Most caregivers are notorious for not giving themselves personal time when they need it, and I'm no exception. In past blog posts I've written about
adjusting, or adapting as a
caregiver. But I also know that giving yourself a break can help relieve stress and boost your mental wellness. Sometimes you just need to get away and recharge your batteries. If you can just escape for a little bit, you'll come back and be better able to take care of your responsibilities as a caregiver.
Regardless of how intensive your caregiving role is at the moment, there are ways to give yourself a break. Here are some things that worked for me.
Create an "I'll be back soon" symbol.
The Max Tannenbaum Garden on the 16th Floor Terrace of
When my mom was staying in the hospital, I was her
support and interpreter so I had to stay close. I spent many restless nights curled up on an uncomfortable chair at her bedside so that I'd be there when she needed me. Taking care of my own basic needs was a challenge because I was worried my mom would wake up and find me gone. We came up with a system for when I needed to step out for a few minutes. I would leave a stuffed toy chicken on my chair, a sign to her that I'd be back soon. It helped her feel less anxious and helped me feel less worried about leaving for a few minutes.
Visit the hospital terrace or garden.
Taking a short break from my mom's beside was incredibly rejuvenating, but I didn't have enough time to leave the hospital. I found myself visiting the hospital's
terrace whenever I needed to stretch my legs or get some fresh air. If I knew she'd be sleeping for a while, I'd take a cup of coffee or a magazine on a longer break. Most hospitals will have one for patients, visitors and staff to use.
Enjoy the backyard.
After my mom was discharged from the hospital, I stayed at home to care and watch her as the doctor ordered. I hung bird feeders to bring some nature into our backyard. Watching the birds relaxes me and always makes me feel happier. It's a place where I can recharge myself and still stay close to my mom.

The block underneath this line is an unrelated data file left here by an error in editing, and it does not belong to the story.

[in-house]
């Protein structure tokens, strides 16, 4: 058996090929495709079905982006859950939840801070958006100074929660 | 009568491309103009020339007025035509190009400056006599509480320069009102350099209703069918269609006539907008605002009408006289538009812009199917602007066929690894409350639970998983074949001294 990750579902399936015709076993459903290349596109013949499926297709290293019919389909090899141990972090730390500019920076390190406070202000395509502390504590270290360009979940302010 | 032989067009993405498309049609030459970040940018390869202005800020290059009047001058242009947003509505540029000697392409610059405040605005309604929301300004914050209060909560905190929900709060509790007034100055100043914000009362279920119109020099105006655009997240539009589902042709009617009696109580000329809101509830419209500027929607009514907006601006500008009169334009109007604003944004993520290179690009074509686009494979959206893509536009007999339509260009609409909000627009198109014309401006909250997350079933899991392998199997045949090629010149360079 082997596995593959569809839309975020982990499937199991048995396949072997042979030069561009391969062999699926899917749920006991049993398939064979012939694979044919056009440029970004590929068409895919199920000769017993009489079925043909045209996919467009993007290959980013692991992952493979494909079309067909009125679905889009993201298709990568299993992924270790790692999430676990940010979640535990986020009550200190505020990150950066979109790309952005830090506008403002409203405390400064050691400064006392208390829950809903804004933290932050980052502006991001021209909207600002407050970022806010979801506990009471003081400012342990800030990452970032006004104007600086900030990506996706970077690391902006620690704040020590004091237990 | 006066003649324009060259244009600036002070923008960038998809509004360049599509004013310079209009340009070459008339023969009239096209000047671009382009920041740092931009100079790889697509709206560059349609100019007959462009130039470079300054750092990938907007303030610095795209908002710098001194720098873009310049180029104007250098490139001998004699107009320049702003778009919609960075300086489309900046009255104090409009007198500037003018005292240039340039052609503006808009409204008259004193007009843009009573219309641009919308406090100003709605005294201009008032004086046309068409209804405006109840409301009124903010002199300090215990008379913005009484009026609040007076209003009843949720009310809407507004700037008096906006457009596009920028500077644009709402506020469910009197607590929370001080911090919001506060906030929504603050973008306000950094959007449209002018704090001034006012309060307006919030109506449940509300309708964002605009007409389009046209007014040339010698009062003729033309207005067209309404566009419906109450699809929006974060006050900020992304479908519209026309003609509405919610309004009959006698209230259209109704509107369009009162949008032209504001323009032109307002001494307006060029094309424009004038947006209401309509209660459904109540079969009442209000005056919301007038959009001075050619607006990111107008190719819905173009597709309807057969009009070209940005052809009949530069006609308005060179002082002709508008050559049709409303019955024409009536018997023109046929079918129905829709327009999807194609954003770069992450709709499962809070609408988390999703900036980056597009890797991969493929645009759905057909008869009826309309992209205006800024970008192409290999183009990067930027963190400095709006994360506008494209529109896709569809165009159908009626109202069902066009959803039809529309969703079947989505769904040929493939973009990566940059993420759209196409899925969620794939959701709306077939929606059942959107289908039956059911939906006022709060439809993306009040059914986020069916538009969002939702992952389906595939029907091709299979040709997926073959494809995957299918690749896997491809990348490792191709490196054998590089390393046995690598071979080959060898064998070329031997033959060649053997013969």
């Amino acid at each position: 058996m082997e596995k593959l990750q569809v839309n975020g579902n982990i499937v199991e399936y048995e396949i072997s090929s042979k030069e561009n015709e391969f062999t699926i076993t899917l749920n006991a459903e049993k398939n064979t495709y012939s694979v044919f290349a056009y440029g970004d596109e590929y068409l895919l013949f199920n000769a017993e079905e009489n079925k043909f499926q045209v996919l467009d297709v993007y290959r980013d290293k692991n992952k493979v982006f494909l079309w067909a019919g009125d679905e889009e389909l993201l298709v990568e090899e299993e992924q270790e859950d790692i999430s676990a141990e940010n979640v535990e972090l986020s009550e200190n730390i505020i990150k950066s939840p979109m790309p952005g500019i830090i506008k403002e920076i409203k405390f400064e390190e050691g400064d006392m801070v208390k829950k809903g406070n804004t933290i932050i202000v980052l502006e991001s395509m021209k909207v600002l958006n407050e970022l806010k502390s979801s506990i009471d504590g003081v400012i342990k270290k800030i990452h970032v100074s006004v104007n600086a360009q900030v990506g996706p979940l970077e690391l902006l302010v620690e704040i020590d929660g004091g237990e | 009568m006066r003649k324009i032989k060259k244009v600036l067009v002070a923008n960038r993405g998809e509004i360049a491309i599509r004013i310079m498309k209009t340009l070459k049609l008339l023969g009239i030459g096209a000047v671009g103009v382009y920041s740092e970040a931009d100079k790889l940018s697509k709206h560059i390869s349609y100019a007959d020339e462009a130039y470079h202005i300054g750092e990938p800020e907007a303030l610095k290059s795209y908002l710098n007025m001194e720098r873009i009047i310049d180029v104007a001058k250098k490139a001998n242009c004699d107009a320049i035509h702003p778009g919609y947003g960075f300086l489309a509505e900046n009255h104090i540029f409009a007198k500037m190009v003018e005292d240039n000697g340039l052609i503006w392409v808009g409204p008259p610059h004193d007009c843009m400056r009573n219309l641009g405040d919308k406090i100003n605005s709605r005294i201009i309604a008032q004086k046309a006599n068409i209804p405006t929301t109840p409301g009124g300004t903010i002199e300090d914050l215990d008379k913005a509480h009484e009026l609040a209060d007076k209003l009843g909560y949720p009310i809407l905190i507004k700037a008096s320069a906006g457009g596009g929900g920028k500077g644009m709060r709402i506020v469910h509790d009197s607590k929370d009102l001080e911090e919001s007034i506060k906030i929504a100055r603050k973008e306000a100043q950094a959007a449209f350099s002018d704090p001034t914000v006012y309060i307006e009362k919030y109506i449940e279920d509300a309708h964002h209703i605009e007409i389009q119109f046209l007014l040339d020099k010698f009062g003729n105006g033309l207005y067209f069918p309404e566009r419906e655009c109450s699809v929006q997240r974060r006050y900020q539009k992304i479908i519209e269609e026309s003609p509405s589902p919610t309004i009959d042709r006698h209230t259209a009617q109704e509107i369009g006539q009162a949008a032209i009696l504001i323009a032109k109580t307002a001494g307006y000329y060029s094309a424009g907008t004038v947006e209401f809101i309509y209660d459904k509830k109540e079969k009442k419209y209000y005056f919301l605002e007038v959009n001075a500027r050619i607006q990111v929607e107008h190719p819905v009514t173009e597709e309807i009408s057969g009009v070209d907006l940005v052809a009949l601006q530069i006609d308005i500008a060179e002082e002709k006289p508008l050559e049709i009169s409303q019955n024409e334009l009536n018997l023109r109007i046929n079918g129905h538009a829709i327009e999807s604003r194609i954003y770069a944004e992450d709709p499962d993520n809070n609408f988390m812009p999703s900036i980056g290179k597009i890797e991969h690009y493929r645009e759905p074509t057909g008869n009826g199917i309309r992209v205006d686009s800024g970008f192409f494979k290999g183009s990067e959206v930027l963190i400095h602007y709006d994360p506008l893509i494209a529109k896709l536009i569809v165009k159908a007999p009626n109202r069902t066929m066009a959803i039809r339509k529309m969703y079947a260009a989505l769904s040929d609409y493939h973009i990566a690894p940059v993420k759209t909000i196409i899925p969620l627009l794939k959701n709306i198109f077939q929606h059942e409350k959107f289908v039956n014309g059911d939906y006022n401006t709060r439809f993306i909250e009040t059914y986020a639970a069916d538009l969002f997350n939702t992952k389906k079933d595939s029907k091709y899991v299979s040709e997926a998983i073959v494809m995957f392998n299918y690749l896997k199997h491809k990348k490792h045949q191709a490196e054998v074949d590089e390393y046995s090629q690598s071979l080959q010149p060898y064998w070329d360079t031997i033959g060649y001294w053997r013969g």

Create an "escape" space.
I also created my own "escape" space where I worked on my own things. This helped me separate caregiving tasks from my own activities. Physically switching when I mentally switched tasks gave my mind a break.
Fill your escape space with things and experiences that energize you. My escape space was a room with a large window to give me lots of sunlight. It also had speakers to play music. I had lots of plants sitting on the desk and all my stationary supplies were turquoise because that was a relaxing colour to me.
Go for a nature walk.
Living in Toronto, this was only possible when my caregiving responsibilities were lighter or when a friend was able to help me out for the day. It's worth making the effort if you can; studies show that natural settings are best for relieving stress and enhancing mood.
A little sweet spot that I've grown fond of is DeCew Falls in St. Catherines, Ontario. There is nothing like getting away from the buzzing city and congested streets, and going for a hike in a conservation park surrounded by trees and the smell of wet moss. I like climbing down the gorge, and wading in the cool stream toward this 70-foot waterfall. Here, all my worries seem like thousands of miles away. When I'm feeling less adventurous, I'll take a friend on a picnic in a conservation park followed by a relaxing walk along the flat paths.
Your idea of a
sweet escape is probably different from mine, but these tips will still apply. Doing an activity you like or something you've never tried before will give your mind a break. It may seem like you're giving yourself more to do on top of your regular caregiving routine, but the change will let you mentally recharge.
And any escape, no matter how short, still counts. Longer getaways have a longer lasting, relaxing effect, but that may not be possible as a caregiver. If 5-minute breaks are all you can take, try scheduling more of them into your day.